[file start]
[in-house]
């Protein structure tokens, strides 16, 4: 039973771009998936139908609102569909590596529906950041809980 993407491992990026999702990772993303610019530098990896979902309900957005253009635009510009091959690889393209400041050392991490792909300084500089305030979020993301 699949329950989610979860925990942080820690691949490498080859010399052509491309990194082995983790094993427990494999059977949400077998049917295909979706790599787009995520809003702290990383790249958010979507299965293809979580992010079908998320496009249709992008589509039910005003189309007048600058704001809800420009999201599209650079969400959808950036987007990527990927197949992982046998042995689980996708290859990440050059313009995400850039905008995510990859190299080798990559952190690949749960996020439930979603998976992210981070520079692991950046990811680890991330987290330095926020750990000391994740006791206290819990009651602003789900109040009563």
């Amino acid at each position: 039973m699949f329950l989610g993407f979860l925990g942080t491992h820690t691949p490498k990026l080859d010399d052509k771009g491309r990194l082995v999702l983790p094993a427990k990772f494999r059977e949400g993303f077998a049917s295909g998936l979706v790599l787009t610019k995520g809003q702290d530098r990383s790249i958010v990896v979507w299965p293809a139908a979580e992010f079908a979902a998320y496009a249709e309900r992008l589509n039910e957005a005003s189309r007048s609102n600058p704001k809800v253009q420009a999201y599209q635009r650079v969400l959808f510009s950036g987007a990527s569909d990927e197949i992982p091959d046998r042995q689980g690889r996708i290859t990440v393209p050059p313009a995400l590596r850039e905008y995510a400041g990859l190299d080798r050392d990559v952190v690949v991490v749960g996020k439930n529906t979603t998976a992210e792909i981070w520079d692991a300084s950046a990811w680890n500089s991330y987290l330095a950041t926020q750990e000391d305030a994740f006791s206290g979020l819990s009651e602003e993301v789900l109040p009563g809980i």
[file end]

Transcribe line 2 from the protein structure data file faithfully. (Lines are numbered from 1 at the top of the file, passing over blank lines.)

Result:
């Protein structure tokens, strides 16, 4: 039973771009998936139908609102569909590596529906950041809980 993407491992990026999702990772993303610019530098990896979902309900957005253009635009510009091959690889393209400041050392991490792909300084500089305030979020993301 699949329950989610979860925990942080820690691949490498080859010399052509491309990194082995983790094993427990494999059977949400077998049917295909979706790599787009995520809003702290990383790249958010979507299965293809979580992010079908998320496009249709992008589509039910005003189309007048600058704001809800420009999201599209650079969400959808950036987007990527990927197949992982046998042995689980996708290859990440050059313009995400850039905008995510990859190299080798990559952190690949749960996020439930979603998976992210981070520079692991950046990811680890991330987290330095926020750990000391994740006791206290819990009651602003789900109040009563």